The Law on Environmental Protection requires that certain foreign investors prepare either an Environmental Impact Assessment Report ("EIAR") or an Environmental Protection Undertaking ("EPU") for their projects, depending on the importance and level of environmental impact of the project. An EIAR must be submitted to the appropriate authority for appraisal, while an EPU need only be registered.
Under Article 19.2 of the Law on Environmental Protection, an EIAR must be prepared concurrently with the feasibility study of a project. The law does not clearly state when an EIAR must be submitted. Based on the Investment Law and conversations with officials of the HCM City DPI - the licensing authority - investors may submit an EIAR after they receive their investment certificate. In other words, an EIAR is required only after an investment certificate is issued. Depending on the nature of each project, the appropriate authority to appraise an EIAR can be the MNRE, or a ministry, government agency or provincial-level people's committee. The appropriate authority appoints a council to perform the actual appraisal.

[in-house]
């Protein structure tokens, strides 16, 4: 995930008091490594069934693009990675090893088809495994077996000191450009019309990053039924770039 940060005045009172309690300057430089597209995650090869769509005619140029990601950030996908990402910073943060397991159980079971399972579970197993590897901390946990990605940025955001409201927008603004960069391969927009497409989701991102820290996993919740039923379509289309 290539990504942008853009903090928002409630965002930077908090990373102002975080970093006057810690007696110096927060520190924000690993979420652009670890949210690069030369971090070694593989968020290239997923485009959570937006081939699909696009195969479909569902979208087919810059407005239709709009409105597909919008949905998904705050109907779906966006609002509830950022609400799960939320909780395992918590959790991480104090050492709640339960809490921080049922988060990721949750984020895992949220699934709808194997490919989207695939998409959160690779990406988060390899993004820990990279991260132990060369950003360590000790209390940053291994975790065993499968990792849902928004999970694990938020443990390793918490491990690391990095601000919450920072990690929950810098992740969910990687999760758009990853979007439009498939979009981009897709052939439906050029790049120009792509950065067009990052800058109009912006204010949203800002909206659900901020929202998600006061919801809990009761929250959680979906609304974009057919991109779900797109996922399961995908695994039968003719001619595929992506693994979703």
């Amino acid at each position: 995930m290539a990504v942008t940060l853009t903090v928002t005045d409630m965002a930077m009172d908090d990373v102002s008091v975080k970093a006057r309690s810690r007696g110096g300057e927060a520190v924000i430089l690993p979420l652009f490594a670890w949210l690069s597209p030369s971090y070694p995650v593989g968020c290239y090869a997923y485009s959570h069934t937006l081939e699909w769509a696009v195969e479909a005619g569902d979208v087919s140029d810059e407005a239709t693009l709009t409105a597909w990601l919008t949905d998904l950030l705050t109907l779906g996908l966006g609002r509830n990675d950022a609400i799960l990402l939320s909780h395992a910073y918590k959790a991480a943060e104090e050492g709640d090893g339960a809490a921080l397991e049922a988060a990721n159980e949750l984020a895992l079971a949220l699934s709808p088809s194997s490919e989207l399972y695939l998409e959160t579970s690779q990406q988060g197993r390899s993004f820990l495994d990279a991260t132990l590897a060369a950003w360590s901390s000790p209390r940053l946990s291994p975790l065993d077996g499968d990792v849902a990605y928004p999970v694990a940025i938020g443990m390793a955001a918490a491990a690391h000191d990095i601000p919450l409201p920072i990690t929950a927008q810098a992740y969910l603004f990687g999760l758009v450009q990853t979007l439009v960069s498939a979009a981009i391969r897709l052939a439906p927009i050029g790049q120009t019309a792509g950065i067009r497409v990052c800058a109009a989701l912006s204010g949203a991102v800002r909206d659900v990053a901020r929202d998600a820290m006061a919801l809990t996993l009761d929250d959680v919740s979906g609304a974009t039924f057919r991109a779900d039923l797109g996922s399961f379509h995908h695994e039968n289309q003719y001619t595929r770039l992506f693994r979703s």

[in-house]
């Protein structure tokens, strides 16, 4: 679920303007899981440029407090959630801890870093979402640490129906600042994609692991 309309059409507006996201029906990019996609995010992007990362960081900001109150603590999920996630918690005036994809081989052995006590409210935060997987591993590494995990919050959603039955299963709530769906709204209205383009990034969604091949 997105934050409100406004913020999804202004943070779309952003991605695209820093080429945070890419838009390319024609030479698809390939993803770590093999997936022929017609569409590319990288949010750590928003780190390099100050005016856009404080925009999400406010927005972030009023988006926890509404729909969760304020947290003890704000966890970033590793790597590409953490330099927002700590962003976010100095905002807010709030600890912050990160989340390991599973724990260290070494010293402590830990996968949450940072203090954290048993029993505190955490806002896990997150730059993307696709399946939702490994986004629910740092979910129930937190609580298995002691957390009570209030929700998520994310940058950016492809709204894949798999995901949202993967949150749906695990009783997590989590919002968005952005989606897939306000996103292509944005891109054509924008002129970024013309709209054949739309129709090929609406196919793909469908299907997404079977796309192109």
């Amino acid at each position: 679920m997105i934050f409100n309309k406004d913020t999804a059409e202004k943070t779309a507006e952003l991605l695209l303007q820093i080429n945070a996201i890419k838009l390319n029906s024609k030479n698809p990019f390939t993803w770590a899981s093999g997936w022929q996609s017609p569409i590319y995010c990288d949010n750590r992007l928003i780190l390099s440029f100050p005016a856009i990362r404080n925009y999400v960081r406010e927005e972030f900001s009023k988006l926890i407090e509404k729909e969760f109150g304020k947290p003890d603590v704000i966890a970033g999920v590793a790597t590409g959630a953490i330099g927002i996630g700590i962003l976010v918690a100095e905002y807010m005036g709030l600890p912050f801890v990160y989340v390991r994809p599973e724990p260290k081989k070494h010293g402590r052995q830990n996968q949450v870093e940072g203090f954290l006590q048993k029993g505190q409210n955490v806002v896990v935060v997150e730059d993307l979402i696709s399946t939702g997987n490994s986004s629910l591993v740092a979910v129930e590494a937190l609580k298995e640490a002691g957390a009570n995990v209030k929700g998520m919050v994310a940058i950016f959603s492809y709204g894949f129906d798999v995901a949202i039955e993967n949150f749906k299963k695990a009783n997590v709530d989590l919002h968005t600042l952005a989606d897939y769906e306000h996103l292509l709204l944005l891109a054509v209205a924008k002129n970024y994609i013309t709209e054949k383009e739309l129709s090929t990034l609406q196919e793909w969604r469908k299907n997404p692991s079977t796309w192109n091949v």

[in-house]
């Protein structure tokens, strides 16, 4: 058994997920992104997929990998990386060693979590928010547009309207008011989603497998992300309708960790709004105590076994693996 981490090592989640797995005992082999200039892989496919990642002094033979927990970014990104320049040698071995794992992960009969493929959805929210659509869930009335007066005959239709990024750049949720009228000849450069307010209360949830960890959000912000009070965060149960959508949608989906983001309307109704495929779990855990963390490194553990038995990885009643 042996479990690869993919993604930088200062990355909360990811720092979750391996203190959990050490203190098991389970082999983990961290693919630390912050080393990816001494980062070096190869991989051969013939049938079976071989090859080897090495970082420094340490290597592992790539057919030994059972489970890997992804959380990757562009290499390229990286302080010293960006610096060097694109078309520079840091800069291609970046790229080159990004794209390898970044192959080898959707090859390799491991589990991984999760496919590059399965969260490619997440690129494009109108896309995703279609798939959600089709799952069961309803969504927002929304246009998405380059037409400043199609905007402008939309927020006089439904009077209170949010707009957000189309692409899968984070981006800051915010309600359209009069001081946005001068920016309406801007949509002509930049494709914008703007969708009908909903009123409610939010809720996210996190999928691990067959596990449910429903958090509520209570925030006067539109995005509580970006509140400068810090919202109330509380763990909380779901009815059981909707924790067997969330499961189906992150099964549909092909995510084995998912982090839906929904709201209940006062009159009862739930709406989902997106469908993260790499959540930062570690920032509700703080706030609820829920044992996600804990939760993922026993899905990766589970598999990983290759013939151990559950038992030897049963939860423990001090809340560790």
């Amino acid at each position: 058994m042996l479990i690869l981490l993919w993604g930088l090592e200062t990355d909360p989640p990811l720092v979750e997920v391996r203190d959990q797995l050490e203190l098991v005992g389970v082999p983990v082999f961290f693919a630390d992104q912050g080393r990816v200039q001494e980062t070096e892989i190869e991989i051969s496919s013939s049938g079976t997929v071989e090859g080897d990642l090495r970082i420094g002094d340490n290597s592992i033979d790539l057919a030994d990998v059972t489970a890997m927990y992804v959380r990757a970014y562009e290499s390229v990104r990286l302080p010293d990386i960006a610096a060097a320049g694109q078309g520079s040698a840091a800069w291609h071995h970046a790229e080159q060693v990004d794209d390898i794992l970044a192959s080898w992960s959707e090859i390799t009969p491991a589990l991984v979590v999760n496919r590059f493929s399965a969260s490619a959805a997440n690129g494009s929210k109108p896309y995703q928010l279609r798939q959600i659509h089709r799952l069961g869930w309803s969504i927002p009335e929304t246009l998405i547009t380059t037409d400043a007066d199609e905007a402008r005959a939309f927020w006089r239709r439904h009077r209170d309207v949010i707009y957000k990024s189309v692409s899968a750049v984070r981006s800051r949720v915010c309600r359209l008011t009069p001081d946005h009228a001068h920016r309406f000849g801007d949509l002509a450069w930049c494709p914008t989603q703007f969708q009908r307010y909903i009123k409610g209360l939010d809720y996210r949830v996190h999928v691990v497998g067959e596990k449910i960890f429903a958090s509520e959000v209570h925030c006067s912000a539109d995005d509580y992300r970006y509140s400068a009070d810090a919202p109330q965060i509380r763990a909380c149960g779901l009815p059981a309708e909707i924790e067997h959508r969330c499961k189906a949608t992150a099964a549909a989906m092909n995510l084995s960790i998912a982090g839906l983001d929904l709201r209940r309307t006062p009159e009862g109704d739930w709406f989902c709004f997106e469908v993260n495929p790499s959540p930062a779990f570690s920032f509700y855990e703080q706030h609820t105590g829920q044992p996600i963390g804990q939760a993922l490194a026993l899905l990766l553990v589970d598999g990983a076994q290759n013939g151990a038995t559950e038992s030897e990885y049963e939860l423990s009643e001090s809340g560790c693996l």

An EPU is simpler than an EIAR. An EPU is registered with the district-level people's committee. That body, when necessary, may authorize commune-level people's committees to issue a certificate of registration and the investor may proceed with the activity. An EPU is also normally required only after an investment certificate is issued.
Investors must comply with Vietnam's environmental laws and regulations. Violation may result in penalties, the most severe of which is the withdrawal of the investment certificate. Investors are subject to civil and criminal penalties (see Section 3.8 below). At the same time, incentives are provided to those that employ technological innovations to limit pollution. Investors that employ environmentally friendly technology in otherwise polluting industries will find it easier to obtain an investment certificate.